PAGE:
Did you think that when Jonas Salk discovered the polio vaccine in 1955, he worried about all the people he was putting out of work? The people who made, sold and repaired iron lungs. The doctors and nurses and attendants for the ill. The morticians. All those children will still die, eventually, but not for decades, and even an undertaker has a family to feed today. Did Salk ever think about that?
No, I’m guessing Dr. Salk did not worry a single second about the effect his vaccine would have on unemployment, if only because he wasn’t a sociopath.
But a writer with the truly adorable name of Chunka Mui, writing in Forbes did catalog all the people — hard-working Americans, as any elected official would call them — who will lose their jobs when another technological advance, self-driving cars, comes to market:
The fact is that a driverless car would slash hundreds of billions of dollars of annual revenue, or even trillions, from all sorts of entities: car makers, parts suppliers, car dealers, auto insurers, auto financiers, body shops, emergency rooms, health insurers, medical practices, personal-injury lawyers, government taxing authorities, road-construction companies, parking-lot operators, oil companies, owners of urban real estate, and on and on and on… Emergency rooms would lose millions of patients a year, and hospitals would have hundreds of thousands fewer people who needed to stay overnight. Health insurers would have to give up revenue as car-related injuries plummeted.Personal-injury lawyers would see car-related cases all but disappear.
Mr. Mui — I don’t know him well enough to call him Chunka, though I’d love to — isn’t being callous, just thorough. He isn’t wrong, but for reasons I’ll discuss, his point is largely irrelevant.
Automobile accidents in the US cost between $100 billion and $200 billion a year (depending on who you believe). And that’s just medical expense, property damage, and so forth. The 32,367 traffic fatalities in 2011 would presumably prefer not to have died, even if were free.
As Chunka (what the Hell) points out, “One man’s savings are another man’s lost revenue.” That $200 billion went into the pockets of ER doctors, body-shop owners, insurance companies, and so forth. Once self-driving, virtually accident-free automobiles become the norm, that gold stream will slow to a trickle.
But here’s the thing — the frustratingly obvious, utterly irrefutable fact that economists have been shouting into the ear of a stubbornly deaf world for 200 years — one man’s savings may be another man’s lost revenue, but they are the gained revenue for a third man!
So a computer-driven car brakes quickly and avoids running me over, and therefore I don’t have to pay $1,000 to an orthopedist to set my broken leg. I don’t celebrate my narrow escape by piling that thousand dollars in a little heap and setting it on fire. No, I spend the money on steak or a vacation or going to 130 movies. The $1,000 the orthopedist didn’t make goes towards creating jobs in ranching or the hospitality industry or Hollywood. The doctor is worse off but I am better off for not having my leg broken, and the cowboys, desk clerks, and Brad Pitt are better off for having my business.
The difference may be that the orthopedist knows why he’s losing out. This is his business, after all. He follows the numbers, he knows a precipitous drop in traffic accidents means an empty waiting room. He might have to become a dermatologist, or a plastic surgeon, or heck, a garbage man. He knows there’s much less money in orthopedics than there used to be.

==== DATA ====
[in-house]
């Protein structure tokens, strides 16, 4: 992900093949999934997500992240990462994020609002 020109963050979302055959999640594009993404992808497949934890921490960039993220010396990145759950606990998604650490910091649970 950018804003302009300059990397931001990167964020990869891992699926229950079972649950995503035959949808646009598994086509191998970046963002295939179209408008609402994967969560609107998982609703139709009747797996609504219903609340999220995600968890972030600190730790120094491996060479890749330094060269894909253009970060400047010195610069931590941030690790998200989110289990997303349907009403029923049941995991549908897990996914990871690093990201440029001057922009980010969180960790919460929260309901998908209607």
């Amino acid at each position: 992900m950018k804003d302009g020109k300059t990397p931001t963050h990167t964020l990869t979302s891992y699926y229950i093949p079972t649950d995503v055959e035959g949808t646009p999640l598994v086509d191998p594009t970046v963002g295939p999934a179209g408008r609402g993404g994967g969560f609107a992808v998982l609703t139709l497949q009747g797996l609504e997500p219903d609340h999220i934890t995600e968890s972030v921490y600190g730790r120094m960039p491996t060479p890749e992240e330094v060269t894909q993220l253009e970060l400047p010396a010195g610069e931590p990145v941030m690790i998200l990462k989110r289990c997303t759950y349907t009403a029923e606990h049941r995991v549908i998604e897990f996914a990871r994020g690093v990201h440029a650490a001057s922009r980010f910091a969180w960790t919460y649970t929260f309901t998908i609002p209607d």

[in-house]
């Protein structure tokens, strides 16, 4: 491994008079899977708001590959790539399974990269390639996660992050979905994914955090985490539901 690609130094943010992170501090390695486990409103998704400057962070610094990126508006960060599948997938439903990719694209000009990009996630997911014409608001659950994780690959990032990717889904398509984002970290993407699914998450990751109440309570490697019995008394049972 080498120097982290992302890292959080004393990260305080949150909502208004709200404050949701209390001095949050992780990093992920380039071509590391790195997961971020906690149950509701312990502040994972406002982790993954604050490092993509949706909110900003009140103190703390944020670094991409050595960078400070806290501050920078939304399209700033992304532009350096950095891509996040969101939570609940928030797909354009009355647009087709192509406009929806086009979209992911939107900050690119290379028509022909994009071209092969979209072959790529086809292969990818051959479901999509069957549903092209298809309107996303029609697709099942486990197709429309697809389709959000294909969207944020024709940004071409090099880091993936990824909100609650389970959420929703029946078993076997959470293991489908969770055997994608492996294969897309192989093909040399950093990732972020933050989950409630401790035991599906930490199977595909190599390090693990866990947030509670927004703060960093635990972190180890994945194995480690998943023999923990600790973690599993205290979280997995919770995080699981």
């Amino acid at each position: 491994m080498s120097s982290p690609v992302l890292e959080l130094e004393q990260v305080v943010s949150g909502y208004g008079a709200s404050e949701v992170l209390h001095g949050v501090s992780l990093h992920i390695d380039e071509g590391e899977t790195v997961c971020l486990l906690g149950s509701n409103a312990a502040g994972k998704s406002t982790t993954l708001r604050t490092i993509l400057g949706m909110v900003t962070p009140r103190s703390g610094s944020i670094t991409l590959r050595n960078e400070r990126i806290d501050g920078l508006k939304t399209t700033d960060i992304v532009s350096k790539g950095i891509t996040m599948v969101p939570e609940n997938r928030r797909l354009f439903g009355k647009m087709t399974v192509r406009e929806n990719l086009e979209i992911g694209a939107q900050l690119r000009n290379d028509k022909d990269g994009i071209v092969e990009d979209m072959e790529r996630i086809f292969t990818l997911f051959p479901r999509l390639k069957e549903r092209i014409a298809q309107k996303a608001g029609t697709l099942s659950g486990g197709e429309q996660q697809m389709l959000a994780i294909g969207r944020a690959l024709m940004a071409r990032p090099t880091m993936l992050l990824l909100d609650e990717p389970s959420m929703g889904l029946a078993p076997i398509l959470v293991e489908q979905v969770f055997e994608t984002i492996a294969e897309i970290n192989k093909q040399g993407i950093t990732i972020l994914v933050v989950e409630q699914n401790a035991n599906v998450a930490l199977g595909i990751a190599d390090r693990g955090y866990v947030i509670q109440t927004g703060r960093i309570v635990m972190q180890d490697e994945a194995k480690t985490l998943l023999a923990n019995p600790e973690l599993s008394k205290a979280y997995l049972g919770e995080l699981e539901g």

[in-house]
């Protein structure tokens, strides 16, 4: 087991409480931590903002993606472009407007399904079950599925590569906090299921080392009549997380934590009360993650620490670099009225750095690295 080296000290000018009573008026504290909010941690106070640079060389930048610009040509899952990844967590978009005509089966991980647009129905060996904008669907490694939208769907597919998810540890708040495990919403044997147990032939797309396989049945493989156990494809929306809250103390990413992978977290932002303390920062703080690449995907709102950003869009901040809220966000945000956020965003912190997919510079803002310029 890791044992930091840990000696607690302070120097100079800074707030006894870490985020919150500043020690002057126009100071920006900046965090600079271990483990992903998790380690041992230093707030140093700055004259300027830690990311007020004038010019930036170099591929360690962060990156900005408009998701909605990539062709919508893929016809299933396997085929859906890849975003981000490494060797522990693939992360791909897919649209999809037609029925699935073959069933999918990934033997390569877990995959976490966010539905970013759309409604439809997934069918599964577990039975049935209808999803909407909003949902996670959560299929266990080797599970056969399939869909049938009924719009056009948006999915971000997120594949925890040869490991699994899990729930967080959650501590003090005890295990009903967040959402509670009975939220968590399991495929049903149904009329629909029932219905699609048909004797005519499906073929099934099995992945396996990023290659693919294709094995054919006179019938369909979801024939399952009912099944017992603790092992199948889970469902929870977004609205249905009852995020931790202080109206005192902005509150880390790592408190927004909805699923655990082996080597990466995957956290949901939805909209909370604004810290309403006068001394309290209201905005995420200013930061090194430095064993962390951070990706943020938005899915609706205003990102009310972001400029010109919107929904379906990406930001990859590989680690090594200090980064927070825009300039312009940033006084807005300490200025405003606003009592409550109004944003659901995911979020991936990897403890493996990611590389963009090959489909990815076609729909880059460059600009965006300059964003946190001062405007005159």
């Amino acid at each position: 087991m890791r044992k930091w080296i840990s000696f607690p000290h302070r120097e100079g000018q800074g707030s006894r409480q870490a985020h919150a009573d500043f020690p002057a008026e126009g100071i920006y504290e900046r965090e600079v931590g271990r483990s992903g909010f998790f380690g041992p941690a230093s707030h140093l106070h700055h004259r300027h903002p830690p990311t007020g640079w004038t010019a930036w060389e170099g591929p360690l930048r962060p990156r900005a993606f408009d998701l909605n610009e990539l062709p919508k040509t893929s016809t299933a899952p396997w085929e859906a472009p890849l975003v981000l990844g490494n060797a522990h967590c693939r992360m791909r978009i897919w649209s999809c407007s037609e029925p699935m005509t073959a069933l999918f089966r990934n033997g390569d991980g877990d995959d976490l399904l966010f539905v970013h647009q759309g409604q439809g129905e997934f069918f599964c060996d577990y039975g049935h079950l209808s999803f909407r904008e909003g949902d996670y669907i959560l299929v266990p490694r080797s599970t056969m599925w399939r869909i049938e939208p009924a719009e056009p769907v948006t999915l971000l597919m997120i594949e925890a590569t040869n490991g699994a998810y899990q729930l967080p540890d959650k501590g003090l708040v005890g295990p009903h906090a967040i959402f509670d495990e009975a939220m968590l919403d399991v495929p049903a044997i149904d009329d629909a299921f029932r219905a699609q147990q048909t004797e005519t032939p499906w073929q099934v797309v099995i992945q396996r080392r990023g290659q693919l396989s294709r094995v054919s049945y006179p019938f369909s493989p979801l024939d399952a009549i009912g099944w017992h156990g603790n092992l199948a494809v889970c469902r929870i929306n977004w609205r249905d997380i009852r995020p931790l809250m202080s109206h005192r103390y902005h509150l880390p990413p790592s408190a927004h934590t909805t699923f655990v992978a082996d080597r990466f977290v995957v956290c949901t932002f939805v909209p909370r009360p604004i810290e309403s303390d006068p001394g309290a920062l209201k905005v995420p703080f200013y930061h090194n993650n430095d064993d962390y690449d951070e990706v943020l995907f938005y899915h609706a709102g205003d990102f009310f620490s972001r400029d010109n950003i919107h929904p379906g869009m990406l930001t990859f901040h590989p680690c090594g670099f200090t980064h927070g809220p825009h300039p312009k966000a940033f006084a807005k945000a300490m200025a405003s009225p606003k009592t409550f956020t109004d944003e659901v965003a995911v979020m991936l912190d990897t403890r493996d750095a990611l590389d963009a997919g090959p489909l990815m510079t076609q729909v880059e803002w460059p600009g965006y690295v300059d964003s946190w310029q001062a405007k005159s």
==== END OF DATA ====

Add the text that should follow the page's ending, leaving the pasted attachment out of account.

The people raising beef or operating hotels of course don’t know why their business has suddenly picked up. The effect is too removed and, as it is spread over the whole economy, too subtle to be tracked down.
A blogger with the disappointingly average name of Andrew McAfee gets this important fact explicitly wrong. He shows a drop in manufacturing — well, not a drop but lackadaisical growth and concludes:
The number of hours worked, however, has increased by only 2.8% over that same time, and the total number of jobs by 1.9%. Those latter two numbers are pretty close to zero. Is it so hard to believe that a realistic future combination of fast automation and relatively slow GDP growth could cause them to turn negative?
So if we assume that automation destroys jobs, is it unreasonable to believe that someday automation will destroy jobs? No, Andrew, tautologies aren’t hard to believe.
But his antecedent is off: automation, and technology generally, doesn’t destroy jobs, it destroys job categories. Someday, the growth in manufacturing jobs might in fact turn negative, and automation might be part of the cause. However, the very savings those lost jobs created becomes demand for other jobs in other categories: service jobs, or retail jobs, or whatever.
Obviously, if it is your job that’s at risk, you should pay close attention. If you’re an orthopedist or a factory working or a car-insurance agent, you better be thinking what else you do if the machines make your current job obsolete. The good news is, there will be plenty of jobs out there — those people not buying car insurance and paying off medical bills will be eager to hire people for other stuff.
And really, we’ve been having this same argument for 200 years. The Luddite side, those who believe that technology causes unemployment, has been perfectly consistent in two ways over all those years: they’re always wrong, and they never give up.